Ex-Disney CEO Bob Chapek “Was Not Our Friend,” Says NATO Chief

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Bob Chapek with Mickey and Minnie

Credit: Disney

Most Disney fans will agree that Bob Iger and Bob Chapek have very little in common when it comes to running Disney – and now the ​​National Association of Theatre Owners Chief has proved that Hollywood feels the same.

Former CEO Bob
Credit: Disney

Disney’s Bob v Bob scandal dates back to 2020 when Chapek was named Iger’s successor after 15 years as chief executive officer of the Walt Disney Company. Fast forward to November 2022, and just 12 days after a concerningly cavalier earnings call in which Chapek revealed Disney was losing money (and stocks dropped to a two-year low), news breaks that he’s out, and Iger’s back in as CEO.

While Disney has never been out-and-out about the reasons behind Chapek’s departure, insiders have boiled it down to a few key factors. The most public: Disney’s multiple high-profile PR blunders under his rule. Think the Disney vs Scarlett Johansson lawsuit over the decision to release Black Widow (2020) on Disney+, in which the company engaged in inordinately petty warfare by revealing her salary and accusing her of “callous disregard” towards the pandemic.

scarlett johansson as natasha romanoff (left) and florence pugh as yelena belova (right) black widow on bike
Credit: Marvel Studios

Then there was Chapek’s hesitation to take a stance on Ron DeSantis’ “Don’t Say Gay” bill. While the company did eventually share a statement, employees found it tepid and staged protests, including walkouts, to encourage Disney to do more to protect its LGBTQIA+ employees.

And, of course, there was Chapek’s aggressive approach to boosting in-park revenue. Not only did it cost more for Guests to attend the Parks (hi, Genie+), but he dubbed its most loyal attendees, Annual Passholders, “unfavorable” due to their lower spend-per-visit.

Disney World Castle on the left and phone with Genie+ on the right
Credit: Inside the Magic

Most importantly, Disney was hemorrhaging money, and the leak came from one sector in particular: Disney+. While Chapek went all in on Disney’s new streaming platform, it seemed audiences weren’t quite there with him. The service lost Disney $4 billion in its first full fiscal year.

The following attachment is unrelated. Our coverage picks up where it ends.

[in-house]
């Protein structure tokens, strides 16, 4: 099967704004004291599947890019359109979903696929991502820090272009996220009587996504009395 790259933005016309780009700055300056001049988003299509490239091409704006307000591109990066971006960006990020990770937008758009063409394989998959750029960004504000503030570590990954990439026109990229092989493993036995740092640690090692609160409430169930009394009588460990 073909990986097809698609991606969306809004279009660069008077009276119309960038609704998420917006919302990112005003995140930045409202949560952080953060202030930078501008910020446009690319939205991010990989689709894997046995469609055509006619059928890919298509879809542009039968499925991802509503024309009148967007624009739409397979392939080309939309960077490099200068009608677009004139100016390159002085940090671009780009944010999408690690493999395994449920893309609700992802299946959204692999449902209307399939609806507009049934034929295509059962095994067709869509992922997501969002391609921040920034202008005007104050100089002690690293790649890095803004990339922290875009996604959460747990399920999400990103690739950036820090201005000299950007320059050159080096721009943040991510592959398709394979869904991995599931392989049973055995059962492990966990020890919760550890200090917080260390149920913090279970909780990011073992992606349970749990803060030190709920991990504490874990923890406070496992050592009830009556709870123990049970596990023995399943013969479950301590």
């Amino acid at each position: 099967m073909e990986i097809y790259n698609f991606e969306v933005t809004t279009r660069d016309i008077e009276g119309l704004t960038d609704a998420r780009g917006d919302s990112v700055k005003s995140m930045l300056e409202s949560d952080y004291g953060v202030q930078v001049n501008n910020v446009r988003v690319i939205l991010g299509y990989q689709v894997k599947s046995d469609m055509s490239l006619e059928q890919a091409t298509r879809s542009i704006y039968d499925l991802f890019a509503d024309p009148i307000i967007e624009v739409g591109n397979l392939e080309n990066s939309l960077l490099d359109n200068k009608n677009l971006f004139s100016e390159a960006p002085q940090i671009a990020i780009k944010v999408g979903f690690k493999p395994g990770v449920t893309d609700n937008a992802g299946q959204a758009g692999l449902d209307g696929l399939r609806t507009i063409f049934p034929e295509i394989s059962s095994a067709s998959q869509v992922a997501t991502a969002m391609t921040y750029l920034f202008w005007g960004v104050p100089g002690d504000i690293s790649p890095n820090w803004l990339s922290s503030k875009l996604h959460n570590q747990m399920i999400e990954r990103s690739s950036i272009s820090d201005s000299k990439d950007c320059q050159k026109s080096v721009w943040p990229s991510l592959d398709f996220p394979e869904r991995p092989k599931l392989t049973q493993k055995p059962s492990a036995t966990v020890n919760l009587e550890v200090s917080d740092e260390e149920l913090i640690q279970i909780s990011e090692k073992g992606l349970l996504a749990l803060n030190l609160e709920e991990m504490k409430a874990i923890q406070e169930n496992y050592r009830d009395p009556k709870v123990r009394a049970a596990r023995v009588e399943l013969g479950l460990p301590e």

But it seems like Disney shareholders and audiences weren’t the only ones concerned by Chapek’s commitment to Disney+. John Fithian – the outgoing CEO of the National Association of Theatre Owners (also known as NATO, but not that NATO) – recently told The Wrap that Disney was not a good partner under Chapek and that it ultimately ended up damaging the box office.

“Look, Bob Chapek was not our friend. I’ll just be honest,” Fithian said. “He did not believe in the theatrical model. It was all about Disney+ and their investors were saying it was all about Disney+… until they looked at the money and suddenly Wall Street said, ‘Uh, theatrical is important.’”

bob chapek with mickey and minnie
Credit: Disney

Black Widow wasn’t the only big release to hit Disney+ during Chapek’s tenure. The service introduced a new feature, Premier Access, in which users could pay an upcharge to access new Disney movies at the same time they hit theaters. Films released via Premier Access included Raya and the Last Dragon (2021) and Jungle Cruise (2021).

While the pandemic definitely impacted Disney’s ability to release films in theaters, the company continued to shorten theatrical runs even once the box office began to pick back up. Encanto (2021) ran in theaters for just 30 days before its Disney+ debut, where it then became the fastest Disney+ title to reach 200 million hours of viewing – bolstering Chapek’s belief that a streaming model was the way forward.

Mirabel Madrigal and Isabela Madrigal holding hands during the "What Else Can I Do" Musical number on Encanto
Credit: Disney

“We do not subscribe to the belief that theatrical is the only way to build a Disney franchise,” Chapek said on an earnings call following Encanto’s Disney+ release.

Disney subsequently released Turning Red (2022) on Disney+ before pivoting back to theatrical releases towards the end of Chapek’s rule with box office bombs Lightyear (2022) and Strange World (2022).

With Iger back on top, Disney is set to release Elemental (2023) and Wish (2023) in theaters, where they’ll reportedly receive extended theatrical windows.

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